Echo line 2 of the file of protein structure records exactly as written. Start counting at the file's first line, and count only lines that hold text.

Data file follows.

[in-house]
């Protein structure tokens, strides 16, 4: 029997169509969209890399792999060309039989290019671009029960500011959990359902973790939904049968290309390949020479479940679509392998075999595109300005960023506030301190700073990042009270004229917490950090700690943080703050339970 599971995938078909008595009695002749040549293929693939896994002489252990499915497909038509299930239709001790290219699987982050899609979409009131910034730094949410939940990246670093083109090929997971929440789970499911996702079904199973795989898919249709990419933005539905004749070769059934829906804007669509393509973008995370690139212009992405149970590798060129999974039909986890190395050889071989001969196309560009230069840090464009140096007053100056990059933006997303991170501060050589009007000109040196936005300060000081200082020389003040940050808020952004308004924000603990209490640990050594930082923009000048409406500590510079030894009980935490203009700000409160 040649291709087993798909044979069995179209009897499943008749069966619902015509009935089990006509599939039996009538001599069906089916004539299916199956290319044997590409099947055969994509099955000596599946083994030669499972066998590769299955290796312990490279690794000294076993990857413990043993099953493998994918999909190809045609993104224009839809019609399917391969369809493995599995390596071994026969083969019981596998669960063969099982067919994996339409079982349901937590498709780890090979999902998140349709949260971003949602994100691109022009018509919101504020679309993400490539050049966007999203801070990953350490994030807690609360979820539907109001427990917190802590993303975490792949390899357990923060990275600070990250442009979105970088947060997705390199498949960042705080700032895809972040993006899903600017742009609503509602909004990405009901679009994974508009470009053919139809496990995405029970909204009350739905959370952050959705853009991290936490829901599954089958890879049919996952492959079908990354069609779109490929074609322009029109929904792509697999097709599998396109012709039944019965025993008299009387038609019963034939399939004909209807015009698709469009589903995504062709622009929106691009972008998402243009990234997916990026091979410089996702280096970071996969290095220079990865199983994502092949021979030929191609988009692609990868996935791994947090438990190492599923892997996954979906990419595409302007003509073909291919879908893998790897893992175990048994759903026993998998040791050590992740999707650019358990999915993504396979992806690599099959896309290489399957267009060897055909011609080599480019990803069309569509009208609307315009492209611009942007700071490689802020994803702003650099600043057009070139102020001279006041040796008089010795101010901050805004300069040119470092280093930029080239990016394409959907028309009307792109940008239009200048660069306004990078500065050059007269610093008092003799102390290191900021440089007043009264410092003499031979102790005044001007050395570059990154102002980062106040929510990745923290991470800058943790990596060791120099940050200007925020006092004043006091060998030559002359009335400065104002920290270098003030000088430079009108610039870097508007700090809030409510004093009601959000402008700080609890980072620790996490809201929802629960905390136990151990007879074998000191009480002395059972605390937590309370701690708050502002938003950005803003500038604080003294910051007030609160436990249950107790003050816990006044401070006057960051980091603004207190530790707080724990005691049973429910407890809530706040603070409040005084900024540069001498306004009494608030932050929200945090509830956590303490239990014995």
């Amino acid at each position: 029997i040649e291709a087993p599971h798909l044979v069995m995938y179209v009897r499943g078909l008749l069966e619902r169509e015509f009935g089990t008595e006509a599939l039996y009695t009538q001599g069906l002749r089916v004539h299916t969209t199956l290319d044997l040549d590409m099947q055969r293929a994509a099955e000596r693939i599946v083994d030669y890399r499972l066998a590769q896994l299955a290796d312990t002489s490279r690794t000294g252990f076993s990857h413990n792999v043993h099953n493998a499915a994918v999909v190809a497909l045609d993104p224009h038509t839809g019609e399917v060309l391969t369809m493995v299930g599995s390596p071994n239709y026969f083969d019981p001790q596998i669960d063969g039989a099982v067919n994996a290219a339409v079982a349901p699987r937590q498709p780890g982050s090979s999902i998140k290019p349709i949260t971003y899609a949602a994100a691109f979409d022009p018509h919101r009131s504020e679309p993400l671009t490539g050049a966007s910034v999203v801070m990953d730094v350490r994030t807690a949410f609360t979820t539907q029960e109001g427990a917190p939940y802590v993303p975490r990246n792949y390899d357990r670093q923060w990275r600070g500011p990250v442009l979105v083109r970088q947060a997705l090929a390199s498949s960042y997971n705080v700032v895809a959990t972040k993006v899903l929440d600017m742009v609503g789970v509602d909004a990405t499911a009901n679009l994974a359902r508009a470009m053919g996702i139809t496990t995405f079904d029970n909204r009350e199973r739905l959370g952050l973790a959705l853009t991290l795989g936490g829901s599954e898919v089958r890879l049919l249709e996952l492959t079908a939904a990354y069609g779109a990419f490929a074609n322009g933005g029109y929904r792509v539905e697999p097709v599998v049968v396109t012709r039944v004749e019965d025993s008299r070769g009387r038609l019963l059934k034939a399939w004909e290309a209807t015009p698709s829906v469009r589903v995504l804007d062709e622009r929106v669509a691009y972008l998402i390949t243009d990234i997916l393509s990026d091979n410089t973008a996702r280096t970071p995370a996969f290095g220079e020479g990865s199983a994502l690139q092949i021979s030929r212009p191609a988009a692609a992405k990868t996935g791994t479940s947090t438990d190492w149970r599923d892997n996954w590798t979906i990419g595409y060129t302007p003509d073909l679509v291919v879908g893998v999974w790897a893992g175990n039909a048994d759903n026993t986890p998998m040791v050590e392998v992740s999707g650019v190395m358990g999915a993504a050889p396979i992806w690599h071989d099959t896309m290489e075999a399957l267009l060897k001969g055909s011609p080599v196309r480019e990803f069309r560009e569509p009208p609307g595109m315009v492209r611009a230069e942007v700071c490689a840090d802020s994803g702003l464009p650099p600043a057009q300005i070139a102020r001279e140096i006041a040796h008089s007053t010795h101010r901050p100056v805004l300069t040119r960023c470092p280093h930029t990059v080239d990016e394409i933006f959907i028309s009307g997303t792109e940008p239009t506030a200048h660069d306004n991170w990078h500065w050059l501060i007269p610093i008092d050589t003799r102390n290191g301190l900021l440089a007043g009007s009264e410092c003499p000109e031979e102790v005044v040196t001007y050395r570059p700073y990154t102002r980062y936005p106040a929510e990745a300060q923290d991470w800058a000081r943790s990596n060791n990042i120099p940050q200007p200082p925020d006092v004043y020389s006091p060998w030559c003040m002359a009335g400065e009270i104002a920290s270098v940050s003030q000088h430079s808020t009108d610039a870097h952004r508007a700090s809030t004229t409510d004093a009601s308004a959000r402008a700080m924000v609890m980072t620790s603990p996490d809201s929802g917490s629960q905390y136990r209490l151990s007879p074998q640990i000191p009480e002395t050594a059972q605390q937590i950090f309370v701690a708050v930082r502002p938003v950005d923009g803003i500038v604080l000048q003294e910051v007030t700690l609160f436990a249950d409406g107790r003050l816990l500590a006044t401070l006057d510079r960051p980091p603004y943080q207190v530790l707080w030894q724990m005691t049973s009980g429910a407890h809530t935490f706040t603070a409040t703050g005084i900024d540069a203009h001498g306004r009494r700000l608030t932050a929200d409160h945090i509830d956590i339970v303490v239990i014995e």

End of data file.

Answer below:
């Protein structure tokens, strides 16, 4: 029997169509969209890399792999060309039989290019671009029960500011959990359902973790939904049968290309390949020479479940679509392998075999595109300005960023506030301190700073990042009270004229917490950090700690943080703050339970 599971995938078909008595009695002749040549293929693939896994002489252990499915497909038509299930239709001790290219699987982050899609979409009131910034730094949410939940990246670093083109090929997971929440789970499911996702079904199973795989898919249709990419933005539905004749070769059934829906804007669509393509973008995370690139212009992405149970590798060129999974039909986890190395050889071989001969196309560009230069840090464009140096007053100056990059933006997303991170501060050589009007000109040196936005300060000081200082020389003040940050808020952004308004924000603990209490640990050594930082923009000048409406500590510079030894009980935490203009700000409160 040649291709087993798909044979069995179209009897499943008749069966619902015509009935089990006509599939039996009538001599069906089916004539299916199956290319044997590409099947055969994509099955000596599946083994030669499972066998590769299955290796312990490279690794000294076993990857413990043993099953493998994918999909190809045609993104224009839809019609399917391969369809493995599995390596071994026969083969019981596998669960063969099982067919994996339409079982349901937590498709780890090979999902998140349709949260971003949602994100691109022009018509919101504020679309993400490539050049966007999203801070990953350490994030807690609360979820539907109001427990917190802590993303975490792949390899357990923060990275600070990250442009979105970088947060997705390199498949960042705080700032895809972040993006899903600017742009609503509602909004990405009901679009994974508009470009053919139809496990995405029970909204009350739905959370952050959705853009991290936490829901599954089958890879049919996952492959079908990354069609779109490929074609322009029109929904792509697999097709599998396109012709039944019965025993008299009387038609019963034939399939004909209807015009698709469009589903995504062709622009929106691009972008998402243009990234997916990026091979410089996702280096970071996969290095220079990865199983994502092949021979030929191609988009692609990868996935791994947090438990190492599923892997996954979906990419595409302007003509073909291919879908893998790897893992175990048994759903026993998998040791050590992740999707650019358990999915993504396979992806690599099959896309290489399957267009060897055909011609080599480019990803069309569509009208609307315009492209611009942007700071490689802020994803702003650099600043057009070139102020001279006041040796008089010795101010901050805004300069040119470092280093930029080239990016394409959907028309009307792109940008239009200048660069306004990078500065050059007269610093008092003799102390290191900021440089007043009264410092003499031979102790005044001007050395570059990154102002980062106040929510990745923290991470800058943790990596060791120099940050200007925020006092004043006091060998030559002359009335400065104002920290270098003030000088430079009108610039870097508007700090809030409510004093009601959000402008700080609890980072620790996490809201929802629960905390136990151990007879074998000191009480002395059972605390937590309370701690708050502002938003950005803003500038604080003294910051007030609160436990249950107790003050816990006044401070006057960051980091603004207190530790707080724990005691049973429910407890809530706040603070409040005084900024540069001498306004009494608030932050929200945090509830956590303490239990014995």